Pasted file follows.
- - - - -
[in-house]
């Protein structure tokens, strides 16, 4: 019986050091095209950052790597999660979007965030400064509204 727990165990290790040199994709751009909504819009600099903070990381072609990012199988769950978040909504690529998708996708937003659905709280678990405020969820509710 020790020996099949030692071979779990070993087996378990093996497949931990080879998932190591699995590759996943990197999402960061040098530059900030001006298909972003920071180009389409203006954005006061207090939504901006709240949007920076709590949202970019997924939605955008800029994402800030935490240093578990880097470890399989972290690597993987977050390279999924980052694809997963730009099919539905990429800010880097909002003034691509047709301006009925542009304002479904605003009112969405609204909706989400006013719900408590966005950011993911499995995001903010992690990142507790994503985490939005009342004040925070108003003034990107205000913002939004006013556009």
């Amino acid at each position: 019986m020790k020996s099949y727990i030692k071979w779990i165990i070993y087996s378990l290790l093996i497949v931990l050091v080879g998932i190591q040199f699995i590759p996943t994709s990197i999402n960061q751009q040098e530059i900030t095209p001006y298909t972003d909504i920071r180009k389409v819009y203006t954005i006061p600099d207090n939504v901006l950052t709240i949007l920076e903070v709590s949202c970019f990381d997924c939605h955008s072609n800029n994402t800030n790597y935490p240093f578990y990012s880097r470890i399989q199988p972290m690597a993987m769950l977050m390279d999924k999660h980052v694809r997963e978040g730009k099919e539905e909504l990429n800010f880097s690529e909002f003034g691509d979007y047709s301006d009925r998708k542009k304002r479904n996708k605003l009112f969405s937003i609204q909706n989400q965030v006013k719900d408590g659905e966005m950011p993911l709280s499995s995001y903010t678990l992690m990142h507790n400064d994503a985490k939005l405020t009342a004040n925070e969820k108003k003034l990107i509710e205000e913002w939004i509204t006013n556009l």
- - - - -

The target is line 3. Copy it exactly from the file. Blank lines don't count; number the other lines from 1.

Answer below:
């Amino acid at each position: 019986m020790k020996s099949y727990i030692k071979w779990i165990i070993y087996s378990l290790l093996i497949v931990l050091v080879g998932i190591q040199f699995i590759p996943t994709s990197i999402n960061q751009q040098e530059i900030t095209p001006y298909t972003d909504i920071r180009k389409v819009y203006t954005i006061p600099d207090n939504v901006l950052t709240i949007l920076e903070v709590s949202c970019f990381d997924c939605h955008s072609n800029n994402t800030n790597y935490p240093f578990y990012s880097r470890i399989q199988p972290m690597a993987m769950l977050m390279d999924k999660h980052v694809r997963e978040g730009k099919e539905e909504l990429n800010f880097s690529e909002f003034g691509d979007y047709s301006d009925r998708k542009k304002r479904n996708k605003l009112f969405s937003i609204q909706n989400q965030v006013k719900d408590g659905e966005m950011p993911l709280s499995s995001y903010t678990l992690m990142h507790n400064d994503a985490k939005l405020t009342a004040n925070e969820k108003k003034l990107i509710e205000e913002w939004i509204t006013n556009l």